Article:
Comparison of GC-MS/MS and LC-MS/MS for the analysis of hormones and pesticides in surface waters: advantages and pitfalls†
The occurrence of endocrine disrupting chemicals (EDCs) in aquatic environments has long been a concern because of their threat to human and aquatic health. Liquid chromatography coupled with tandem mass spectrometry (LC-MS/MS) and gas chromatography coupled with tandem mass spectrometry (GC-MS/MS) were optimized and compared for the detection of potential EDCs in order to examine the advantages and limitations of these commonly used instrumental methods in environmental analysis. The comparison between the two methods indicated that the performance and analytical results were not significantly different, except for the analysis of legacy organochlorine pesticides, such as dichlorodiphenyltrichloroethane (DDT) and its metabolites, where GC-MS/MS outperformed LC-MS/MS. However, because of the very low water solubility of these compounds they are less likely to be found in surface water samples, and they were therefore removed from the list of target analytes in the LC-MS/MS method. On the other hand, by using LC-MS/MS, highly water-soluble EDCs such as estrogens and their conjugates were simultaneously analyzed with the currently registered pesticides without the need for derivatization. In this study, an optimized procedure for solvent exchange of sample extracts originally dissolved in ethyl acetate (for GC-MS/MS) is described in order to prepare them for LC-MS/MS analysis. Quantitative analysis using LC-MS/MS was developed for the detection of potential EDCs including estrogens, pesticides, and industrial chemicals. Scheduled selected reaction monitoring acquisition in LC-MS/MS assured the optimum sensitivity of trace analysis. Electrospray positive and negative ionizations were performed in a single run by using wrong-way-round ionization employing a pH 10 mobile phase. Limits of detection ranging from 0.4 to 6 ng L−1 for all the target compounds could be achieved using the developed LC-MS/MS method. Recoveries (n = 3) for most of the compounds were above 70% with a relative standard deviation below 20%. The validated LC-MS/MS method was applied to natural river water samples and the results showed no significant difference from those obtained using GC-MS/MS.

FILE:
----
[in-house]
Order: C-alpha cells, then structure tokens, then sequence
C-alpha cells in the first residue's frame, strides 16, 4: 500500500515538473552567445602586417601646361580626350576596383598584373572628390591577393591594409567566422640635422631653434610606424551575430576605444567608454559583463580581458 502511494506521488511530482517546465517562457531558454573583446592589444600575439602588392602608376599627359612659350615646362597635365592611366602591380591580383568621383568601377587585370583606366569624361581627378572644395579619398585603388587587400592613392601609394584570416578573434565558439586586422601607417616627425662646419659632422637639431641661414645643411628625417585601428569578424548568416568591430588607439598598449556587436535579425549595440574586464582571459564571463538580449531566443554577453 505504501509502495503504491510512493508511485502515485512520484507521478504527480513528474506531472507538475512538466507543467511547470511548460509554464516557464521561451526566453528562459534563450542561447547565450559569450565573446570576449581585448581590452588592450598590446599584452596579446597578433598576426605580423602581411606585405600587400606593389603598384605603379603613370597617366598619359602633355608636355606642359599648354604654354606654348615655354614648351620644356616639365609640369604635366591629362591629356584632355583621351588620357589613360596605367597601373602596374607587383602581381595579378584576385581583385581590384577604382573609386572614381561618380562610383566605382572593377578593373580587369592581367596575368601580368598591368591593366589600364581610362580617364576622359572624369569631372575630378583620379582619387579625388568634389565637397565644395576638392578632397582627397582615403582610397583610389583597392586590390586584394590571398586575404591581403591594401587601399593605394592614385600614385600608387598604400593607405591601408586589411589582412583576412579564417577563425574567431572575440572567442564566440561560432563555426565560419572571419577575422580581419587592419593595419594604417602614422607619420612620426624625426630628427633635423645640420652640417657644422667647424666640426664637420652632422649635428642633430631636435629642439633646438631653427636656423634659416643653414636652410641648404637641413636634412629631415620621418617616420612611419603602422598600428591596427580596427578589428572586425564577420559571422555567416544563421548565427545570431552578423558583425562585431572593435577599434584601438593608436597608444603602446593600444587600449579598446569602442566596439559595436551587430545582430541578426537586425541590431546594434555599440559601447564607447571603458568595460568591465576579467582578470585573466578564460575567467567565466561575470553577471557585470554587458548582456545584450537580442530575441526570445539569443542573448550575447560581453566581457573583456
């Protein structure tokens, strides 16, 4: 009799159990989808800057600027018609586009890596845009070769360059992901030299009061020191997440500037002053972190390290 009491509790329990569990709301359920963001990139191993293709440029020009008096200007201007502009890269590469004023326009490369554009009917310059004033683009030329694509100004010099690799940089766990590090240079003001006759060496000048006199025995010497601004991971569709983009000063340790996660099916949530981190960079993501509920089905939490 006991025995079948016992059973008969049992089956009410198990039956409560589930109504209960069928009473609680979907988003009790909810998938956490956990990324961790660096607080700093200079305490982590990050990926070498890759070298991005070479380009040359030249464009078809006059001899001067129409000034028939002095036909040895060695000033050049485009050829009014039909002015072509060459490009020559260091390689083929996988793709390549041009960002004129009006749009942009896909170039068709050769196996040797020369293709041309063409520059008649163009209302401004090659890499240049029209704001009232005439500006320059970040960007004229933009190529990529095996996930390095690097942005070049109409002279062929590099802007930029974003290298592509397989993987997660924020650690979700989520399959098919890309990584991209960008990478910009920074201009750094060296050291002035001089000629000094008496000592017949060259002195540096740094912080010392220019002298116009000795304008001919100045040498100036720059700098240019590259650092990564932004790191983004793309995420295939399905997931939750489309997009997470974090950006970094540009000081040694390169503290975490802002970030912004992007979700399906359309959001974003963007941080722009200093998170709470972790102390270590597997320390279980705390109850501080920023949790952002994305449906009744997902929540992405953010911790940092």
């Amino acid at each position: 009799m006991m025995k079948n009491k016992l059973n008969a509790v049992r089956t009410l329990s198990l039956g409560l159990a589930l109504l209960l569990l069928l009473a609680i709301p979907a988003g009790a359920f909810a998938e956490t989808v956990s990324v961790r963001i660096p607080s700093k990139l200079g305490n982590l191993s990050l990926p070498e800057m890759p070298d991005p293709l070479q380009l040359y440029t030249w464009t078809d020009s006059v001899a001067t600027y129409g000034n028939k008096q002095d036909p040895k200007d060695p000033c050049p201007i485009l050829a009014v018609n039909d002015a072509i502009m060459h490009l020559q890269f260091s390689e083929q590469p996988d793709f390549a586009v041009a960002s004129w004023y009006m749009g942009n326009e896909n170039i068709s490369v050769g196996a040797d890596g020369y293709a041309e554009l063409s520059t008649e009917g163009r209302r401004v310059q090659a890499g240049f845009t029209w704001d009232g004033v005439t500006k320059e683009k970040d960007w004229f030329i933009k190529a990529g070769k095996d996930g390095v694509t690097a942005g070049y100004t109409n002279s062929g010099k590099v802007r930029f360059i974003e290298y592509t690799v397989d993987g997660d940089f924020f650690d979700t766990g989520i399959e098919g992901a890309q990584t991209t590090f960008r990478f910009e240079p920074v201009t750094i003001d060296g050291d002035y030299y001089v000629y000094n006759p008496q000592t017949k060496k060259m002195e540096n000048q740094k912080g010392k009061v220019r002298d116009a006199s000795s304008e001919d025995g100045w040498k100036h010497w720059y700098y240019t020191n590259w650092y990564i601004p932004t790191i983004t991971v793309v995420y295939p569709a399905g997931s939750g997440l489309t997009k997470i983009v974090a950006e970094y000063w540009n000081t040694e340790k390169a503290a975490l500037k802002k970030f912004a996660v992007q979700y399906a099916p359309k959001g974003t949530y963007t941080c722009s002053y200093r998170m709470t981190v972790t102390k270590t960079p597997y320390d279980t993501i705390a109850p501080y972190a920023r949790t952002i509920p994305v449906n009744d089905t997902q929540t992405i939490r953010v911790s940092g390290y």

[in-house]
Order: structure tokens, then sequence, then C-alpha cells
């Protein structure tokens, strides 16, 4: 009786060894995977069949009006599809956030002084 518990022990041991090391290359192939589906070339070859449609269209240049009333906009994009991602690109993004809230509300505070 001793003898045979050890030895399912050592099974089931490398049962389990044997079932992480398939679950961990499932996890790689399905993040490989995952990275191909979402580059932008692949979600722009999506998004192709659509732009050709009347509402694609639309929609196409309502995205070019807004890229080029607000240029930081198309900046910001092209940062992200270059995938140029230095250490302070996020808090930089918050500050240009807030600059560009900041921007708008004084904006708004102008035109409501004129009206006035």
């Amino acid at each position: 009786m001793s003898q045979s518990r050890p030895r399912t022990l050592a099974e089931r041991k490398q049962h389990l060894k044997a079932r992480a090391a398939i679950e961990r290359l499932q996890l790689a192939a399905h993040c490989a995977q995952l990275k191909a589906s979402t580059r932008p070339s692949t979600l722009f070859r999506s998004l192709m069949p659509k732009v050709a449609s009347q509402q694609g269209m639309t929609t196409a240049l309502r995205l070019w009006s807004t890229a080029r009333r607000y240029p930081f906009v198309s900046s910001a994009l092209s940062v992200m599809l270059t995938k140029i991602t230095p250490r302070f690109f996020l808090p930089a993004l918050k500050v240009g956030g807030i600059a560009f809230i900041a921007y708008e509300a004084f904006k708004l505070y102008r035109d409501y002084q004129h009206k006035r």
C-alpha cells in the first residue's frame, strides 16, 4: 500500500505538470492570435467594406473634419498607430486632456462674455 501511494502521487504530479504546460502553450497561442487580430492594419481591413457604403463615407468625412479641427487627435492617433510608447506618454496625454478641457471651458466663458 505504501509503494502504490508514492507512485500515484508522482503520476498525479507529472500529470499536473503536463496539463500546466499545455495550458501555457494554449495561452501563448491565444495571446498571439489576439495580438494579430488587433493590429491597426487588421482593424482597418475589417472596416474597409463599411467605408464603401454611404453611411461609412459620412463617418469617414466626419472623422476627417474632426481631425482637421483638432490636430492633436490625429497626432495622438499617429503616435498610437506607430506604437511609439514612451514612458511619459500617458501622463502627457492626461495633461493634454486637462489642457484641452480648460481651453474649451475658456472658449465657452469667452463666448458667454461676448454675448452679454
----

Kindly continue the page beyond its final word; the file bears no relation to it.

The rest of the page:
- This article is part of the themed collection: Analytical Methods Recent HOT articles